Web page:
- Ben Kingsley

A dramatist is one who believes that the pure event, an action involving human beings, is more arresting than any comment that can be made upon it.

  - Thornton Wilder

Every now and then, when you're on stage, you hear the best sound a player can hear. It's a sound you can't get in movies or in television. It is the sound of a wonderful, deep silence that means you've hit them where they live.
 -  Shelley Winters

I wrote, directed, and acted in my first play  when I was 13 years old, and won awards for best play, best director, and best actor. 

I had acted in some plays before that, but this was entirely my own, so you can imagine it made me very happy :-)

I did my first semi-professional stage production a year later, and ever since have been active on the public stage as director, writer, actor, acrobat, clown, teacher, lighting and sound designer.

Here is a briefish résumé of my work...

January 2006 to March 2008 (In Madras)

Executive produced the first Indo-German co-production for Project Indeact for the Metro plus Theatre festival – a play called ‘Electronic Cities’ featuring Indian actors and a German director and Designer.

Starred as a gay vagabond Cuban-American environmentalist in Justus Repertory’s ‘Water Lilies’ – performed at festivals all over the country.

Directed two plays – ‘The Attempted Assassination of Salman Rushdie’ & ‘Killing Time’ written specially by Timeri N. Murari for the Hindu Metro Plus International Theatre Festival.  

Starred as the ill-fated 7th century Pallava King Mahendra Pallava in Justus Repertory’s ‘Flame of the Forest’ – a play marrying acting, Carnatic Music and Bharatnatyam, written and directed by Gowri Ramnarayan.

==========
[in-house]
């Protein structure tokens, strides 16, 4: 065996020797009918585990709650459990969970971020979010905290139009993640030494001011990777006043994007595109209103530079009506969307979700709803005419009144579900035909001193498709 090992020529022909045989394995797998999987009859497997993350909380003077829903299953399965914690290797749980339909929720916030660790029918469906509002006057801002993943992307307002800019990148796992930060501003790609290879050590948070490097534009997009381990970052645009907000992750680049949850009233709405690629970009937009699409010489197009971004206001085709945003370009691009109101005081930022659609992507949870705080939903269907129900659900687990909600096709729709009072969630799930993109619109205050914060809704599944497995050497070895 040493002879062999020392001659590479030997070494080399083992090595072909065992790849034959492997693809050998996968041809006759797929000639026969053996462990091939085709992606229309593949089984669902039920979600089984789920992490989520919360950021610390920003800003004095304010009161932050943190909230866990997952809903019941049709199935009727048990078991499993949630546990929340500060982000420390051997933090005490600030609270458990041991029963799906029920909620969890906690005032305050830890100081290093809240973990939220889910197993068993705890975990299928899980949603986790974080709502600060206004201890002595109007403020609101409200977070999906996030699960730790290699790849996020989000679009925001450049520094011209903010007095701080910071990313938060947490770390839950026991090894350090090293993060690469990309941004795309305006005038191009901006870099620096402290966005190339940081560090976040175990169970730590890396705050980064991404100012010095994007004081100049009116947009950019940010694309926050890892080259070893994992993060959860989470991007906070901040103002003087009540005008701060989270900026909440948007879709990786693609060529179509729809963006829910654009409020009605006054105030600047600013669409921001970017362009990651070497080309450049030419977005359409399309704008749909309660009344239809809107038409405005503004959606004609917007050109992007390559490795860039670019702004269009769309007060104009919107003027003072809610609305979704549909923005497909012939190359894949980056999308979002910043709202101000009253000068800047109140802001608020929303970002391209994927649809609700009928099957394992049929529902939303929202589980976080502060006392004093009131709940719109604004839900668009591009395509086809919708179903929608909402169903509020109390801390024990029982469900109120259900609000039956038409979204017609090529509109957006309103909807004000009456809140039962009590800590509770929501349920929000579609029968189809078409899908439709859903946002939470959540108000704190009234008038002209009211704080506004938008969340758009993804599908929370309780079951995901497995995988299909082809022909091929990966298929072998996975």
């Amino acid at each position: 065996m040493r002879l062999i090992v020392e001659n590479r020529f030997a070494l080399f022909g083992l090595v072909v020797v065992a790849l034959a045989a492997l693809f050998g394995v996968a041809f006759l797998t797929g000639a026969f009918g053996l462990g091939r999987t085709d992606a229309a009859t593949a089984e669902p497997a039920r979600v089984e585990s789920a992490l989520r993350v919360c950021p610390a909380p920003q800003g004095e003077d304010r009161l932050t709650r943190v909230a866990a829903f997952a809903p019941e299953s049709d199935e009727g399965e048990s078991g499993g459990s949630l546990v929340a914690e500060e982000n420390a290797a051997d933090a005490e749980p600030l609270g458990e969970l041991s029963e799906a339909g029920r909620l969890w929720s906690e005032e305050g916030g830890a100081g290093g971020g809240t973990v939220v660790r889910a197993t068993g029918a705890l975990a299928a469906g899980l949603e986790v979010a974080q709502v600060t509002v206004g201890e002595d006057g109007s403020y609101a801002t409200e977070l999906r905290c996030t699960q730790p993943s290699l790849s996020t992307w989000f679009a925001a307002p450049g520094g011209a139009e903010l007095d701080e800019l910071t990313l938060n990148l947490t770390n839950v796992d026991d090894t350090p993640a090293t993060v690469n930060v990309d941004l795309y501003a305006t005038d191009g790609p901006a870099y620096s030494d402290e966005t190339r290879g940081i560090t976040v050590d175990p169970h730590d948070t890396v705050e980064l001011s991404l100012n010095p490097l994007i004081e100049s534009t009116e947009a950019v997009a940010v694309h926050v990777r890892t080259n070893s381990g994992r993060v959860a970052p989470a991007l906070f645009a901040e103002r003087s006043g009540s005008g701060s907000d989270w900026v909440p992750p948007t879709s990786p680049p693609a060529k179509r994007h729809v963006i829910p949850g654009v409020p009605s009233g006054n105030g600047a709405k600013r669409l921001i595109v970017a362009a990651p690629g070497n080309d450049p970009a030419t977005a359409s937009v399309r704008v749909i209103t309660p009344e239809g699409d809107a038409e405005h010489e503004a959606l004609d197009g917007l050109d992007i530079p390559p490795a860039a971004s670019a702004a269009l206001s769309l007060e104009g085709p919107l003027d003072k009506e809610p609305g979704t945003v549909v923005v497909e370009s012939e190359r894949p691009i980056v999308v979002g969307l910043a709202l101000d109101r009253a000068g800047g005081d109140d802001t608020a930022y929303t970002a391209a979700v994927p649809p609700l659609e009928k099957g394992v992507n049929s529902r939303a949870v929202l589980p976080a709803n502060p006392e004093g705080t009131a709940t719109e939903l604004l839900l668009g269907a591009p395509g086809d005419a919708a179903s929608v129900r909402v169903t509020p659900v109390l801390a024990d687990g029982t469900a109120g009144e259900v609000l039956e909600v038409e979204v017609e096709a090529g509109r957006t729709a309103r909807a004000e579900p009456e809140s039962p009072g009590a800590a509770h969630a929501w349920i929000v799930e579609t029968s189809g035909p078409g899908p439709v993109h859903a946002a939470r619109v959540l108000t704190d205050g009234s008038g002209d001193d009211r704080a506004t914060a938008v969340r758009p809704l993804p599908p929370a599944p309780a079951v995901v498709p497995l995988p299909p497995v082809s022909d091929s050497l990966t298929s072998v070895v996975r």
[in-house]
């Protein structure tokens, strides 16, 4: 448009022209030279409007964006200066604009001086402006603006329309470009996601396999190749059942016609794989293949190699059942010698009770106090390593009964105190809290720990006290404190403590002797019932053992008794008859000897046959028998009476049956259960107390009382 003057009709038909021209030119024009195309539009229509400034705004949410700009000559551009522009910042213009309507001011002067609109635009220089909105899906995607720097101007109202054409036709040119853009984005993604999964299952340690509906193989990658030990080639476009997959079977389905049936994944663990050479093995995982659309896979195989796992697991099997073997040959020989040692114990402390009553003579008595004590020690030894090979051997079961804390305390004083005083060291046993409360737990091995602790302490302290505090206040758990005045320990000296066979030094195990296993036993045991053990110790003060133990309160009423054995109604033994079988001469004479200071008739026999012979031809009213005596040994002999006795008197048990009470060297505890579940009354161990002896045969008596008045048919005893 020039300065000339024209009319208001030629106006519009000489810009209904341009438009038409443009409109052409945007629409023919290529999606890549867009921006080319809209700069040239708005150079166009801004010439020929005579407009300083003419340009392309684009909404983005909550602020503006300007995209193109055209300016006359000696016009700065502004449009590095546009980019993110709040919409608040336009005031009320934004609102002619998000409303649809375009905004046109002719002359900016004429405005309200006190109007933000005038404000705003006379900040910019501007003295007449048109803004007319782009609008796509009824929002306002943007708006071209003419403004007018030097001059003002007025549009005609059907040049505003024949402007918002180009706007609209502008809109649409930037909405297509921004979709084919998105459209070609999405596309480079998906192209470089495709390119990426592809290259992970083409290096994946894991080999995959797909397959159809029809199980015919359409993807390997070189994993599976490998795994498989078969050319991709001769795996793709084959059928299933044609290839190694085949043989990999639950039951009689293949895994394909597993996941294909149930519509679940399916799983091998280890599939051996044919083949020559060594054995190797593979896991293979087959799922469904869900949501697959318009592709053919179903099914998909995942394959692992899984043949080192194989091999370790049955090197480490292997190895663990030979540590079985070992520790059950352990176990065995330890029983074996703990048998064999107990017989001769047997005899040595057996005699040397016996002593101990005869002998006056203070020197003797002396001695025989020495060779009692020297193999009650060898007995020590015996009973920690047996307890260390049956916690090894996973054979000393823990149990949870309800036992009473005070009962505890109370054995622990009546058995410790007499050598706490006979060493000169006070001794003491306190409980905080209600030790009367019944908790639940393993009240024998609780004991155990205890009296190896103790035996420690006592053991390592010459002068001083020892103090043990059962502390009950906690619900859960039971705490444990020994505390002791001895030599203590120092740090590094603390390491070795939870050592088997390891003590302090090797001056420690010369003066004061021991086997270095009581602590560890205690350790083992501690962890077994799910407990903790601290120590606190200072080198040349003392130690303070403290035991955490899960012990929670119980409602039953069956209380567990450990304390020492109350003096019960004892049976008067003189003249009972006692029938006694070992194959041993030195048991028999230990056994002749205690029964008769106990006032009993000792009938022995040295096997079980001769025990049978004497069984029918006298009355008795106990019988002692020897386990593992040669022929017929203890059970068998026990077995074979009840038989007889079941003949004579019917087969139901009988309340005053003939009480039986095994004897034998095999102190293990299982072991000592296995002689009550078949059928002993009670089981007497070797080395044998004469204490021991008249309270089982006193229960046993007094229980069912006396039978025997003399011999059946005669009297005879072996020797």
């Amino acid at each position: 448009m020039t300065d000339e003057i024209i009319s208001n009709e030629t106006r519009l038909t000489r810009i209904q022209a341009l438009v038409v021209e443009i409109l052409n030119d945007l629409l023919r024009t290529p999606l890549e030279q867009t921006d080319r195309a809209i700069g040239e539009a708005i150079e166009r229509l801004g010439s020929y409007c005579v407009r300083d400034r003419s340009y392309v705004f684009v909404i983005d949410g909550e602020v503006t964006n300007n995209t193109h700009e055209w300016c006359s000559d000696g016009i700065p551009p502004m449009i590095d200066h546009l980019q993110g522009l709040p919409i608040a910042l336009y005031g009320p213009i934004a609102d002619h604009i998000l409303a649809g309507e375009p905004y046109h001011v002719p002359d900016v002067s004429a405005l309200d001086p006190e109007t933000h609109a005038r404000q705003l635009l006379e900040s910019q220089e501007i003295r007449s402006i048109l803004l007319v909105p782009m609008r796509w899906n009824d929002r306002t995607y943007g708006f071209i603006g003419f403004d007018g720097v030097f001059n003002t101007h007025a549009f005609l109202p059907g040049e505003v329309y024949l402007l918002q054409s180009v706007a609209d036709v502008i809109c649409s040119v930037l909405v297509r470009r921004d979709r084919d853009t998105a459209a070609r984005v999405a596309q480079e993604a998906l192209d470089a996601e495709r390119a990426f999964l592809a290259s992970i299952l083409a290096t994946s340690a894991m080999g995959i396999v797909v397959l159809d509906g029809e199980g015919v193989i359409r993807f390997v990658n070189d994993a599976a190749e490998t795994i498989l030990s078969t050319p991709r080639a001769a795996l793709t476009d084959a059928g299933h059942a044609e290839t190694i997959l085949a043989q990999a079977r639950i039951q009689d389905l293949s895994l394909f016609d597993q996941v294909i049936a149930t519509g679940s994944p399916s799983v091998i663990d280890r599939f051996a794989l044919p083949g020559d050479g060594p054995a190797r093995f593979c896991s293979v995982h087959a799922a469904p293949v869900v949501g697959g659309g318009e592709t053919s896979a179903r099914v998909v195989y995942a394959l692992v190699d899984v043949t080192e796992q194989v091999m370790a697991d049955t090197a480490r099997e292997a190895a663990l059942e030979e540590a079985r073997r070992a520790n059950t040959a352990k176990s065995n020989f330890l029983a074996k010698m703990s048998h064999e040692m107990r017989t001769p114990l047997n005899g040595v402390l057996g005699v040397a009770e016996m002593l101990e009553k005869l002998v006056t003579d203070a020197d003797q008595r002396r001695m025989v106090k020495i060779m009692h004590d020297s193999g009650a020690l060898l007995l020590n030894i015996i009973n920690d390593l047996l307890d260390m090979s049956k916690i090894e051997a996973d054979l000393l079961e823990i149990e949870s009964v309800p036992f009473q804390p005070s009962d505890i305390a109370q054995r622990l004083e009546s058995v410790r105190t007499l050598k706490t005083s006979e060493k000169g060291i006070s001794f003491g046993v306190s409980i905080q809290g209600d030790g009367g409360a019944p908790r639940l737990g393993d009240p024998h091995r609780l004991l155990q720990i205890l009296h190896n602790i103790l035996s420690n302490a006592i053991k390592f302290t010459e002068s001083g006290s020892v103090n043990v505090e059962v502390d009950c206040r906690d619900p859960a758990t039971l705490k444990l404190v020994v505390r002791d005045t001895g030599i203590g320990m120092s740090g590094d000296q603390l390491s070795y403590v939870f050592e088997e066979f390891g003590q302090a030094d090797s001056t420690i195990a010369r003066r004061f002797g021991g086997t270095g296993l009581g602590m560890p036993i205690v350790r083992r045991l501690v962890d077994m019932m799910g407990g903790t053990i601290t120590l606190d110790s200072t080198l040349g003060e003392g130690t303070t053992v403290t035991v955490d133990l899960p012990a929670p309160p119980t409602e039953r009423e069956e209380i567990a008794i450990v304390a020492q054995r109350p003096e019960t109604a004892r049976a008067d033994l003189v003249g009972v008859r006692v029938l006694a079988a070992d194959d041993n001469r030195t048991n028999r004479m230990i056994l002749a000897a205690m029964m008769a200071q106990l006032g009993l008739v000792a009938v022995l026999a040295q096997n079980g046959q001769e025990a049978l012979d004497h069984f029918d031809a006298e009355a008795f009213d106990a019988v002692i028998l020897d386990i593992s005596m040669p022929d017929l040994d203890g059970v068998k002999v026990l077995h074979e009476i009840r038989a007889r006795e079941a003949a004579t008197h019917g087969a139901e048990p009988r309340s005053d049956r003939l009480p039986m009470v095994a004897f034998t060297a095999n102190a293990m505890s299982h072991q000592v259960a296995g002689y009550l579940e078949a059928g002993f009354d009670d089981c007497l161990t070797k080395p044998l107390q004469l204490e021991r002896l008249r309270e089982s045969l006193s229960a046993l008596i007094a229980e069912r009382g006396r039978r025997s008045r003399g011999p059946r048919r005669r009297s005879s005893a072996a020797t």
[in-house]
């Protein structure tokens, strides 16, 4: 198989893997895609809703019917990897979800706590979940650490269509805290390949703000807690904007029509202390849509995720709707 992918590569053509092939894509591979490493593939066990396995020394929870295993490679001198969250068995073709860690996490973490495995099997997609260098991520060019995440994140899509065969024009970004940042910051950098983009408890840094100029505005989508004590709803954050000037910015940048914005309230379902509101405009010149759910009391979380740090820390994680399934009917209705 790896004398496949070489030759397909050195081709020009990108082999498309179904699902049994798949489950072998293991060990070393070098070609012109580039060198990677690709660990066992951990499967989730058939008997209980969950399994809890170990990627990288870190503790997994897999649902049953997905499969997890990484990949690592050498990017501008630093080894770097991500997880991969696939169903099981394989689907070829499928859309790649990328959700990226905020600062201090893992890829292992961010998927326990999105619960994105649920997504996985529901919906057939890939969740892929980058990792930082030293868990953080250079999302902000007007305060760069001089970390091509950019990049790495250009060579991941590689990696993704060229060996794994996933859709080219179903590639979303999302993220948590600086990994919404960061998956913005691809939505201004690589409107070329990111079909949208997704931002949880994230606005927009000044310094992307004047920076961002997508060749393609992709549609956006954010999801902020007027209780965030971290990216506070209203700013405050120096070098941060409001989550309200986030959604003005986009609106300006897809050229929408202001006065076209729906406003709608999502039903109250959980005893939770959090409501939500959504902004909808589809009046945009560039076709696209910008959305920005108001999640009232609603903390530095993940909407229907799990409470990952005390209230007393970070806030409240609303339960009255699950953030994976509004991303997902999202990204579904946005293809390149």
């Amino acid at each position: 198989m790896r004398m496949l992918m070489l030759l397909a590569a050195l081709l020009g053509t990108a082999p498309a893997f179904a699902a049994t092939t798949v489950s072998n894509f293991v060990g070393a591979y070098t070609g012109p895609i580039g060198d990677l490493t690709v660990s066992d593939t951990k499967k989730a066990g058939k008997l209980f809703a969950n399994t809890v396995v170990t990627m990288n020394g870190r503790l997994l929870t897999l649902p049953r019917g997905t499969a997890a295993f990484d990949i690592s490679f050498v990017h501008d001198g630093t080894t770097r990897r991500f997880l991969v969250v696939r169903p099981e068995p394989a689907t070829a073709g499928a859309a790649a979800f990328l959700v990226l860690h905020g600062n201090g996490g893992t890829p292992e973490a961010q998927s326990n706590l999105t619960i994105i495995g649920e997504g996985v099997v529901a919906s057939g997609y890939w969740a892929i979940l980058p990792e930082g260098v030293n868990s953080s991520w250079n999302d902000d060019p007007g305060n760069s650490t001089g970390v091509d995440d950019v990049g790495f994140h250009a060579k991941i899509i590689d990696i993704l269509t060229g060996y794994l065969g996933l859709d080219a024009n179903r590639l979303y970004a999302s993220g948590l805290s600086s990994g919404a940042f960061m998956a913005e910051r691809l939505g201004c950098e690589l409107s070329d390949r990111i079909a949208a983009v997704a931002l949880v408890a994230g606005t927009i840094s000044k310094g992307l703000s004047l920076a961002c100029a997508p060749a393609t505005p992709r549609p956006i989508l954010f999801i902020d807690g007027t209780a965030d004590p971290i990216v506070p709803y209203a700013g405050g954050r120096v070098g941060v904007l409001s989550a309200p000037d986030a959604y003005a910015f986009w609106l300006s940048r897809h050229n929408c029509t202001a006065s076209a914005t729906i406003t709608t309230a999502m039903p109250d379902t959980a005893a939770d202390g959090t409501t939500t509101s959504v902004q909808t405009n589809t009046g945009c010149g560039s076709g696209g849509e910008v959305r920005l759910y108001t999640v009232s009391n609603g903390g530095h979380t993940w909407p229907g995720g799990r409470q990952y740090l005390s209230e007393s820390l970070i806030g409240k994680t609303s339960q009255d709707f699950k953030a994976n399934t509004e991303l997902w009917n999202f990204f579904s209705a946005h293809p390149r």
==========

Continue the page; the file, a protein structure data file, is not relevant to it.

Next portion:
Directed a production of Jean Anouilh’s ‘Antigone’ for Stella Maris College with an all female cast. 

December 2003 to December 2005 (In Bangalore)

Produced and directed a series of performances mixing, music, poetry and theatre for the Bangalore Habba Festival; performed at 14 locations.

Starred as Colonel Mackenzie in an ART Production of Girish Karnad’s ‘The Dreams of Tipu Sultan’ directed by Arundhati Raja. 

Starred in a Kimaaya Productions medley of plays by new Indian writers directed by Deepthi Sudhindra

Directed readings of poetry and prose for The British Council Library, Bangalore, and conducted a series of theatre workshops for children at their premises.

January 2003 to November 2003

Conducted workshops and sessions in Madras on voice, acting, Shakespeare, speaking, production skills, confidence and “Living in Balance” for Stella Maris college, the British Council, Loyola College, Sishya School, and the Goodbooks children’s resource centre,  among others.

Directed a production of TS Eliot’s “Old Possum’s book of Practical Cats” with 17 first time college students. Received rave reviews with headlines such as “Purrrfect…..”

Starred (as Poseidon) in a production of ‘Trojan Women’ directed by Prasanna Ramaswamy for the Sangeet Natak Academy’s theatre festival celebrating 50 years of Indian theatre – representing Tamil Nadu.

Starred in the premiere of a new play “The Cockroach Collector” by Anushka Ravishankar.

Launched initiative to teach Shakespeare/ classical theatre to students of city colleges and schools through intensive workshops and performances – for the British Council, Madras.